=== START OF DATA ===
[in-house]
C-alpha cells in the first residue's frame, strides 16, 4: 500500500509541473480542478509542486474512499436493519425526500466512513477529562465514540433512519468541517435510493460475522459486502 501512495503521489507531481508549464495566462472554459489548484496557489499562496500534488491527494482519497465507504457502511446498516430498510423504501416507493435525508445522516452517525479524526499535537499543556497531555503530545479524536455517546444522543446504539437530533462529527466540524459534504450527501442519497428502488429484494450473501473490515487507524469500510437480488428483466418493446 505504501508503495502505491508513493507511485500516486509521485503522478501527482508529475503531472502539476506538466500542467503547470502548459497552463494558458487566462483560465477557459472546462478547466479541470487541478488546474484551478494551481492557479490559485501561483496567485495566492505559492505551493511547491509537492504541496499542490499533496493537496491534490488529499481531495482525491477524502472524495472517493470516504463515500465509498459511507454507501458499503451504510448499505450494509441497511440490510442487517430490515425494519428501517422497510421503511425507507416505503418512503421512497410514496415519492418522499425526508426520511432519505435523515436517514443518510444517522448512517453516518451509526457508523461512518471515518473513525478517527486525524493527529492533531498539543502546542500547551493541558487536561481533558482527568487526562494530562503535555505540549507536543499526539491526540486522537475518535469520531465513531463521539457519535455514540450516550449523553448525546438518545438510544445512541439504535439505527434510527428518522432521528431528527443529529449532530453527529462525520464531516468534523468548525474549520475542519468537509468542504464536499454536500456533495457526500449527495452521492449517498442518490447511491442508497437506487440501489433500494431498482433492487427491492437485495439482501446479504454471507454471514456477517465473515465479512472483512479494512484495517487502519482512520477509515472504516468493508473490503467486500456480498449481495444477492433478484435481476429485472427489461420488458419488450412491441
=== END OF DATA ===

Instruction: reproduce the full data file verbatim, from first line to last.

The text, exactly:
[in-house]
C-alpha cells in the first residue's frame, strides 16, 4: 500500500509541473480542478509542486474512499436493519425526500466512513477529562465514540433512519468541517435510493460475522459486502 501512495503521489507531481508549464495566462472554459489548484496557489499562496500534488491527494482519497465507504457502511446498516430498510423504501416507493435525508445522516452517525479524526499535537499543556497531555503530545479524536455517546444522543446504539437530533462529527466540524459534504450527501442519497428502488429484494450473501473490515487507524469500510437480488428483466418493446 505504501508503495502505491508513493507511485500516486509521485503522478501527482508529475503531472502539476506538466500542467503547470502548459497552463494558458487566462483560465477557459472546462478547466479541470487541478488546474484551478494551481492557479490559485501561483496567485495566492505559492505551493511547491509537492504541496499542490499533496493537496491534490488529499481531495482525491477524502472524495472517493470516504463515500465509498459511507454507501458499503451504510448499505450494509441497511440490510442487517430490515425494519428501517422497510421503511425507507416505503418512503421512497410514496415519492418522499425526508426520511432519505435523515436517514443518510444517522448512517453516518451509526457508523461512518471515518473513525478517527486525524493527529492533531498539543502546542500547551493541558487536561481533558482527568487526562494530562503535555505540549507536543499526539491526540486522537475518535469520531465513531463521539457519535455514540450516550449523553448525546438518545438510544445512541439504535439505527434510527428518522432521528431528527443529529449532530453527529462525520464531516468534523468548525474549520475542519468537509468542504464536499454536500456533495457526500449527495452521492449517498442518490447511491442508497437506487440501489433500494431498482433492487427491492437485495439482501446479504454471507454471514456477517465473515465479512472483512479494512484495517487502519482512520477509515472504516468493508473490503467486500456480498449481495444477492433478484435481476429485472427489461420488458419488450412491441